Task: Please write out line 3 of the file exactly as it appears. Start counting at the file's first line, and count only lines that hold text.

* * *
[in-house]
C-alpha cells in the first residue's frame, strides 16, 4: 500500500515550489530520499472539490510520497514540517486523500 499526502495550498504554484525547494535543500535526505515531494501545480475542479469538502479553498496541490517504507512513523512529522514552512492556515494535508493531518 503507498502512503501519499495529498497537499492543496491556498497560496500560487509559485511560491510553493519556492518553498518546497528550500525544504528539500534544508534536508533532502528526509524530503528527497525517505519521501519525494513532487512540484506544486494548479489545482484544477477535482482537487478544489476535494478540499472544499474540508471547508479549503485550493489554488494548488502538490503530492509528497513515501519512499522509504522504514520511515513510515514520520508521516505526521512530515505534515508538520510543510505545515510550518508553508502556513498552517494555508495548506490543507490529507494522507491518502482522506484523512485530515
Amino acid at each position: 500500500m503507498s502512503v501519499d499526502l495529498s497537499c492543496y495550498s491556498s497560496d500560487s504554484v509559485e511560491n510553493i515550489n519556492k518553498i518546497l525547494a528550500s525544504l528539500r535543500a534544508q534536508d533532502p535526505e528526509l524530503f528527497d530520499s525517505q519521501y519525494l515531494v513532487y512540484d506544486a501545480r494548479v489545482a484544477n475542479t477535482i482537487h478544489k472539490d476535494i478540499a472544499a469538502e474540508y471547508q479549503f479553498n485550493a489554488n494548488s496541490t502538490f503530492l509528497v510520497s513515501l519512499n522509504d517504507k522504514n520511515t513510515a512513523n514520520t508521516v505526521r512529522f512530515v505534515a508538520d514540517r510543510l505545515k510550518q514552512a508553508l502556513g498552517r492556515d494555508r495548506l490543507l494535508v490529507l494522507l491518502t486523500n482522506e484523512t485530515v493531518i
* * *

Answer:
Amino acid at each position: 500500500m503507498s502512503v501519499d499526502l495529498s497537499c492543496y495550498s491556498s497560496d500560487s504554484v509559485e511560491n510553493i515550489n519556492k518553498i518546497l525547494a528550500s525544504l528539500r535543500a534544508q534536508d533532502p535526505e528526509l524530503f528527497d530520499s525517505q519521501y519525494l515531494v513532487y512540484d506544486a501545480r494548479v489545482a484544477n475542479t477535482i482537487h478544489k472539490d476535494i478540499a472544499a469538502e474540508y471547508q479549503f479553498n485550493a489554488n494548488s496541490t502538490f503530492l509528497v510520497s513515501l519512499n522509504d517504507k522504514n520511515t513510515a512513523n514520520t508521516v505526521r512529522f512530515v505534515a508538520d514540517r510543510l505545515k510550518q514552512a508553508l502556513g498552517r492556515d494555508r495548506l490543507l494535508v490529507l494522507l491518502t486523500n482522506e484523512t485530515v493531518i